I was driving back to work from my lunch break when heard a high-pitched scream. I stopped the car and looked to my left, through the chain-link fence of the high school parking lot, and I saw on the ground a cluster of crows and a rabbit. One of the crows was worrying something on the ground, and that something was a baby rabbit, and the baby rabbit was shrieking: over and over and over again, the high whine like a newborn human in distress.
The adult rabbit, the mother, ran toward the crows and they took to the air and something fell from the sky, smacked the pavement, and took off running.
I pulled out my phone and I began to film.
The crows returned and picked up the baby rabbit again, and it screamed again, and the mother rabbit hopped toward them, and the crows took to the air, one holding the baby in it’s beak. The baby fell again, the mother ran to it, and they ran together, and the crows returned. The sun continued to shine, bright mid-day spring sun, and the sky was a cheery bright blue, and the clouds were puffy streaks along the blue, and the crows again picked up the baby rabbit and took to the air, and the baby rabbit screamed until they dropped it.
The mother gave up the third time the crows snatched and dropped the baby, although it was still able to run, still able to scream. The mother returned to her nest under the hedges by the fence, and a car came up behind me and the driver tapped the horn, irritated that I was idling at the stop sign. I put down my phone, put the truck in gear, and drove on.
The video is less than two minutes long, and I don’t know what else I could have done.
Should I have jumped the fence at the high school in the middle of the afternoon to chase away the crows? I’d be a midday trespasser, running, waving my arms like a crazy person, and security would come rushing down.
Should I have rescued the injured baby rabbit and called a wildlife rehabilitator? I’d be a midday trespasser kidnapping wildlife. In high school I volunteered with a licensed wildlife rehabilitator, and I can tell you that the work of raising up and re-wilding an injured baby animal is tedious and rewarding, but I cannot tell you that it’s “worth it” for the little creatures so likely to die on the highway or in the jaws of a neighborhood cat.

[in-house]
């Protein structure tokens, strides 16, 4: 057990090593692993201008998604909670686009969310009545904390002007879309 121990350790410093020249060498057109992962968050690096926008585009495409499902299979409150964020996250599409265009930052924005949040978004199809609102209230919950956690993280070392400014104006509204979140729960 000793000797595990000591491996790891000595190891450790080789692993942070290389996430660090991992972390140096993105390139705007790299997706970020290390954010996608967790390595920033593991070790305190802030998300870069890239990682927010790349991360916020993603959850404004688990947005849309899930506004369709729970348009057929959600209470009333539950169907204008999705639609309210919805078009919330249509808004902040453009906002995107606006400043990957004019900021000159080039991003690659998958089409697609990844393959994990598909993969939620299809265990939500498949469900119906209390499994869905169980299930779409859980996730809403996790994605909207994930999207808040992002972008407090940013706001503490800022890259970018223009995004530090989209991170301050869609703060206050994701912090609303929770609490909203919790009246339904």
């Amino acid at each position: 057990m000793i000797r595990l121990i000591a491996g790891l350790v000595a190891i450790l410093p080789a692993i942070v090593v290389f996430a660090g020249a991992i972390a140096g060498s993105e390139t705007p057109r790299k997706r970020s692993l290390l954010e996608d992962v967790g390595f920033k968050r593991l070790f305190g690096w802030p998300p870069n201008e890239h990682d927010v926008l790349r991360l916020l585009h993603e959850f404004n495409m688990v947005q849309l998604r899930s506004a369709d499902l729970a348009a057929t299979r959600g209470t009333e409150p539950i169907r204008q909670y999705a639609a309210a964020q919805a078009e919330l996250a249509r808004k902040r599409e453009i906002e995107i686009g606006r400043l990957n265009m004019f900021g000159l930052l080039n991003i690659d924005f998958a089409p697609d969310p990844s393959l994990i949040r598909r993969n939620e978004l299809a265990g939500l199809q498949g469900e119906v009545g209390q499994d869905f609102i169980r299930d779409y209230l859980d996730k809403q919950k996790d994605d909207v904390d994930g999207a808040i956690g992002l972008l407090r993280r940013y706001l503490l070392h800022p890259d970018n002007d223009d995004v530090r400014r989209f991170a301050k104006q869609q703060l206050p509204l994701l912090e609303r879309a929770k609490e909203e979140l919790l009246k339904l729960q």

Should I have jumped the fence and granted the baby rabbit a quick death? Then I’d be a midday trespasser murdering wildlife.
While that’s the most gruesome option, it also seems to be the kindest, and I have done this before.
Once, living on the commune in the woods in the mountains, I shocked a boy I liked when I abruptly picked up a steak knife and walked out of the kitchen and reached down into the tall grass and picked up baby rabbit the cat was torturing, it’s flank ripped entirely open to the bone, and I sawed that steak knife right through the tiny rabbit’s screaming throat. I had not yet slaughtered chickens or meat rabbits, I did not know how to quickly pop a rabbit’s neck vertebrae, but I didn’t think the slow death being given to the rabbit by the cat was fair. I felt responsible for the little fist-sized clump of downy fur once I’d killed it, and I took it back to my house, and I skinned it and I gutted it and I fried the haunches, little thumb-sized slivers of meat, and I ate it beside a dinner of rice and beans and collard greens.
I eat meat. I eat dead animals, and those animals were once alive, and if I can’t handle facing their death I don’t deserve to eat them. On the long path to connect with the source of what sustains us, I have felt called to fully understand the sacrifices that are made in order for my life to continue. I am driven to understand the fullness of the thing. I have raised backyard chickens, and loved them, and eaten them. I have killed animals to eat them, and I have killed them as quickly and smoothly as possible. I have joined farmer friends on the hardest day of the year to give my hands to the slaughter, so that my skills can remain sharp, so that I do not become complacent. I have forced myself to not turn away from the blood and the shit and the slime. I flinch away from the casual hands of strangers, and I can’t stand to be touched by any child that is not my own – their little hands are the wrong temperature, or too moist, and I feel a crawling on my skin like the wet trail of a snail. But I do not turn away from the death of animals. This being human makes me responsible to them.
I didn’t do the right thing filming, gathering a minute and thirty seven seconds of video. I thought when I started to film that the rabbit had won, that I’d have some epic badassery to share, a mother rabbit chasing away a murder of crows. Instead I have a minute and a half of torture and screaming and sadness – crows doing what crows do, rabbits doing what they do, nothing sentimental. In my eating of meat, I’d prefer a kind life and a quick death, and the same for myself when the time comes.